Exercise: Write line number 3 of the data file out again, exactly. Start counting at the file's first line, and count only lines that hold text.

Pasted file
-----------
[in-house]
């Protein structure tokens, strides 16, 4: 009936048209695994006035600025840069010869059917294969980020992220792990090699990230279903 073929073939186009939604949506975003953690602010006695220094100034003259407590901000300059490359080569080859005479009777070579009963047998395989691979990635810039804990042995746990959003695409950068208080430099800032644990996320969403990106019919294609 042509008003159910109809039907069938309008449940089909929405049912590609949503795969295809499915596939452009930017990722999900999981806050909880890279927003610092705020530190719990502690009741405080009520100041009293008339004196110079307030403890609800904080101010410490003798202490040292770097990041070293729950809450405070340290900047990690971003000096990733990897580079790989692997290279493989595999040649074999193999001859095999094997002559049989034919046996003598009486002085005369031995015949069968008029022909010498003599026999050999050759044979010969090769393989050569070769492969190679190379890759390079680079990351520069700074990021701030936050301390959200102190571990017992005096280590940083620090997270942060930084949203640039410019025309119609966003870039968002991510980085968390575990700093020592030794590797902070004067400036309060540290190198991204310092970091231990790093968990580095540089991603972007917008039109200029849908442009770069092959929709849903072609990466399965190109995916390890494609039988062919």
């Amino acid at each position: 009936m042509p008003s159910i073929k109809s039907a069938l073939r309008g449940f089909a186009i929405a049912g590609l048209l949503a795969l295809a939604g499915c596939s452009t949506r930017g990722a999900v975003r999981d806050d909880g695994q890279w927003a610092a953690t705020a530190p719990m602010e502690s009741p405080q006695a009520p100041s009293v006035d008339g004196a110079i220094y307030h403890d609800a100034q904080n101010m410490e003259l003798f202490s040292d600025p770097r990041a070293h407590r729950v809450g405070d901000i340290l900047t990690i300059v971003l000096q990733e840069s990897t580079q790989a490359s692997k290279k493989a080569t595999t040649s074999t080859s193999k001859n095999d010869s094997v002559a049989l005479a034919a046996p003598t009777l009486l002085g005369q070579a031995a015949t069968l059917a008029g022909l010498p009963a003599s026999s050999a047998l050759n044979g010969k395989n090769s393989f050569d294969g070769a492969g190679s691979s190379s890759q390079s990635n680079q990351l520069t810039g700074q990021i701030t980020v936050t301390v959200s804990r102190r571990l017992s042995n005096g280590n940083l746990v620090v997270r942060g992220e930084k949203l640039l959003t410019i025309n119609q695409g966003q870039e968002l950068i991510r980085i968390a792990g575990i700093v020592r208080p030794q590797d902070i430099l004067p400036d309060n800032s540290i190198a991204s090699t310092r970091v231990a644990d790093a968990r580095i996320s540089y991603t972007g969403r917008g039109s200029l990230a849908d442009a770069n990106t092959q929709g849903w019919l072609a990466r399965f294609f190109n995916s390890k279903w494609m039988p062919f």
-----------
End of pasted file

């Amino acid at each position: 009936m042509p008003s159910i073929k109809s039907a069938l073939r309008g449940f089909a186009i929405a049912g590609l048209l949503a795969l295809a939604g499915c596939s452009t949506r930017g990722a999900v975003r999981d806050d909880g695994q890279w927003a610092a953690t705020a530190p719990m602010e502690s009741p405080q006695a009520p100041s009293v006035d008339g004196a110079i220094y307030h403890d609800a100034q904080n101010m410490e003259l003798f202490s040292d600025p770097r990041a070293h407590r729950v809450g405070d901000i340290l900047t990690i300059v971003l000096q990733e840069s990897t580079q790989a490359s692997k290279k493989a080569t595999t040649s074999t080859s193999k001859n095999d010869s094997v002559a049989l005479a034919a046996p003598t009777l009486l002085g005369q070579a031995a015949t069968l059917a008029g022909l010498p009963a003599s026999s050999a047998l050759n044979g010969k395989n090769s393989f050569d294969g070769a492969g190679s691979s190379s890759q390079s990635n680079q990351l520069t810039g700074q990021i701030t980020v936050t301390v959200s804990r102190r571990l017992s042995n005096g280590n940083l746990v620090v997270r942060g992220e930084k949203l640039l959003t410019i025309n119609q695409g966003q870039e968002l950068i991510r980085i968390a792990g575990i700093v020592r208080p030794q590797d902070i430099l004067p400036d309060n800032s540290i190198a991204s090699t310092r970091v231990a644990d790093a968990r580095i996320s540089y991603t972007g969403r917008g039109s200029l990230a849908d442009a770069n990106t092959q929709g849903w019919l072609a990466r399965f294609f190109n995916s390890k279903w494609m039988p062919f």